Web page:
“The noble cousin of limoncello” is a phrase that can best define this traditional citron-based liqueur with a sweet citrus taste and dry finish.
Ingredients : Grain alcohol, natural aroma of cedro (citron).
Grappa Nardini: the origins of the Grappa
This is a story that began long ago, in 1779 to be exact,in Bassano del Grappa, the heart of the Veneto Region of Italy, at the gateway to the covered bridge known as Ponte Vecchio, designed by Andrea Palladio.
At that time, the city was a strategic commercial center at the crossroads from the Valsugana Valley towards Venice, a thoroughfare for commerce connecting la Serenissima Republic of Venice with the Trentino Region and Austria.
Further north, in the Cembra Valley, the art of distillation was widespread. This was the birthplace of Bortolo Nardini, forefather of what is now the oldest and most long-lived family of Italian distillers.
Bortolo left his town with tenacity and vision, purchasing in 1779 “Osteria al Ponte”, tavern on the bridge, which was to become the home of the Nardini Distillery in Bassano.
This was a medieval structure on the eastern bank of the Brenta river with an unrivalled location for commerce. Here Bortolo Nardini distilled his grappa, and the story of the Nardini Distillery began.
The foothills of the Veneto plain that surround Bassano assure the distillery a constant supply of grape pomace, the raw material for grappa production, collected in September and October after the grape harvest and pressing for wine took place.
From the end of the 1700s to the early 1800s distillation occurred by utilizing the traditional stills and the distillate was stored in copper vats. Bortolo Nardini labeled his grappa “Aquavite di vinaccia”, spelling acquavite in the Latin style, without the letter “c”, as in fashion at that time, and using the play on the word acquavite meaning both distillate and water of life.
With the succeeding generations the distillery’s activity expanded, creating notoriety far beyond local borders.
Before long the Nardini Distillery had built a reputation as one of the finest commercial and entrepreneurial activities of their time, dedicated to preserving their know-how and passing it on from generation to generation.
The goals that Nardini has achieved over time, such as innovative distillation techniques, are fruit of its heritage based on values intrinsic to the history of the Nardini family.
Values inspired by a strong work ethic, the constant search for excellence and social responsibility, tenets that are cherished to this day by the company.
The long Nardini tradition is preserved through their products and has become a symbol of their homeland. Marked by a constant quest for perfection and artisanal culture, their legacy of over two centuries is conserved within each of the millions of bottles of grappa exported around the world.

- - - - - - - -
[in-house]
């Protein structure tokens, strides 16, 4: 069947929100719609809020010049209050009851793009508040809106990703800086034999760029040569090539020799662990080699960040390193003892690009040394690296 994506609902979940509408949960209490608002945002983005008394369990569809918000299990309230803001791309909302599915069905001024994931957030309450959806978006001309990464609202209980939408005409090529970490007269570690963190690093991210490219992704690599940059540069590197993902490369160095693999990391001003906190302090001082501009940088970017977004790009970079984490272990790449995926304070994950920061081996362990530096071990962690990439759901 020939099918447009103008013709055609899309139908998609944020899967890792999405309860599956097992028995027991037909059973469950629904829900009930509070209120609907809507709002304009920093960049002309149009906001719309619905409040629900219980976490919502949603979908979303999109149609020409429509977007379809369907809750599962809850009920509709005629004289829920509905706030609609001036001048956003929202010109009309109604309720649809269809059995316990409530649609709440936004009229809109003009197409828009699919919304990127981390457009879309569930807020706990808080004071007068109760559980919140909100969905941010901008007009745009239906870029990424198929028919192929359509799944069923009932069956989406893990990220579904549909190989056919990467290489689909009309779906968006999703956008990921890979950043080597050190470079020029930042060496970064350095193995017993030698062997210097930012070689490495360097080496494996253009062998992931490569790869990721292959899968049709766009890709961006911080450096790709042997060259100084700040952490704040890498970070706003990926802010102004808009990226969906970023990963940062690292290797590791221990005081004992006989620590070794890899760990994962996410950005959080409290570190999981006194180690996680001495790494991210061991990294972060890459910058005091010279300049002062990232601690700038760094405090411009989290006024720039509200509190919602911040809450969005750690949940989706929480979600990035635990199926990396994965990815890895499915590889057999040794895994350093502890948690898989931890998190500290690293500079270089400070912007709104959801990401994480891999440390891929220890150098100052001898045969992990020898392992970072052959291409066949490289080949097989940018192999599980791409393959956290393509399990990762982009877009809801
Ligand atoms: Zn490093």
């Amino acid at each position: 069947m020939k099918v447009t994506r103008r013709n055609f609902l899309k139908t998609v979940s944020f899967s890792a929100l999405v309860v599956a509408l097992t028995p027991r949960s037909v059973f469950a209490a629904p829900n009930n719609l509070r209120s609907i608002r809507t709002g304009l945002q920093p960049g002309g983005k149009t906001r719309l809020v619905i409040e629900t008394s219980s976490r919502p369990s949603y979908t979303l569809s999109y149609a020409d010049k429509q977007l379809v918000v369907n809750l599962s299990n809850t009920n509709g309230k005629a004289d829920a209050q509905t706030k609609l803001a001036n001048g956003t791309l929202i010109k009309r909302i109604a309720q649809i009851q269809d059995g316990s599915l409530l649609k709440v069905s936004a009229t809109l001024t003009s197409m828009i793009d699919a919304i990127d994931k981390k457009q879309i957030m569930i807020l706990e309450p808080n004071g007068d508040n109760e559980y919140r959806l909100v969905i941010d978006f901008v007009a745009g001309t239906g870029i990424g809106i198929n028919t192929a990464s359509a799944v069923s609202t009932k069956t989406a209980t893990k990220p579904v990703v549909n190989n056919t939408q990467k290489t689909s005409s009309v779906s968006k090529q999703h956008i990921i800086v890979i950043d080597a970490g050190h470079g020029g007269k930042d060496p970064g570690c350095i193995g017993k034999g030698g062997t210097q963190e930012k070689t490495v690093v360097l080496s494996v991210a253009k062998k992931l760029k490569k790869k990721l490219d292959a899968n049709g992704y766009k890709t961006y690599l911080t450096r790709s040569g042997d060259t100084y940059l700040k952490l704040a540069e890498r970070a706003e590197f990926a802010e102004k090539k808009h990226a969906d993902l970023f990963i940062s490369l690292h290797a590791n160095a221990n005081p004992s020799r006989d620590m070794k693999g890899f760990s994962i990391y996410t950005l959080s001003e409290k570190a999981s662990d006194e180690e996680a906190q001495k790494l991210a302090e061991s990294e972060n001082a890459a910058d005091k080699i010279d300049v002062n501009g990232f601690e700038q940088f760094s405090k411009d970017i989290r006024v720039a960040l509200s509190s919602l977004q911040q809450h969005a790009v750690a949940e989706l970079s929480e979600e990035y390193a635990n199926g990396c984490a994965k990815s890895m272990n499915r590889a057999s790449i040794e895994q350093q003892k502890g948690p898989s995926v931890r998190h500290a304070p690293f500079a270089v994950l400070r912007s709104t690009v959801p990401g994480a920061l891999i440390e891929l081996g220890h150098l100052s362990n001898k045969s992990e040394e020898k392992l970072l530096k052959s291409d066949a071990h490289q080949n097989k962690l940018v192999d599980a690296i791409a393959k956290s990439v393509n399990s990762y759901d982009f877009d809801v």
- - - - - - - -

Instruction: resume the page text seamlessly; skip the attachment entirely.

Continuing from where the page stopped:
Since the beginning, the Grapperia on the bridge was a bar and point of sale; commercial barges and rafts transporting wood and cargo crowded the banks of the river Brenta allowing “Aquavite Nardini” to be known in every corner of the Venetian Republic.
In the second half of the 1800s, the steam method of distillation was introduced, replacing
the direct flame method. The use of steam guaranteed a constant temperature during distillation, resulting in a better quality and uniformity of the final product.
At this time, the Nardini Distillery increased its assortment of products to include the production of many liqueurs such as Tagliatella, Acqua di Cedro, Mistrà and Fernet.
In the beginning of the 20th Century, Ditta Bortolo Nardini was the most famous grappa distillery in Italy.
With the outbreak of World War I and the movement of the front to the territory enclosed between Mount Grappa and the Piave River, Nardini witnessed the dramatic scenes of the global conflict.
During the war, grappa was a form of comfort; soldiers brought it to the front lines to warm them on long nights in the trenches and it helped them keep the faith when all seemed lost. In the post-war period, grappa steadily gained great popularity and became the Italian national distillate.
At the end of the Second World War, the devastated bridge was rebuilt and the Nardini family enthusiastically reorganized their business: for the first time “Riserva” grappa was introduced, aged in Slavonian oak barrels, it was a welcome addition to the traditional Nardini clear grappa.
Nardini adopted the tradition of amber distillates and perfected the secrets of barrel aging to hone the production method of this prized grappa.
Ditta Bortolo Nardini continued to develop on two fronts: investing on constantly improving and innovating their distillation methods and passing on the jealously guarded secrets of the family business.
Grappa Nardini … a delicacy!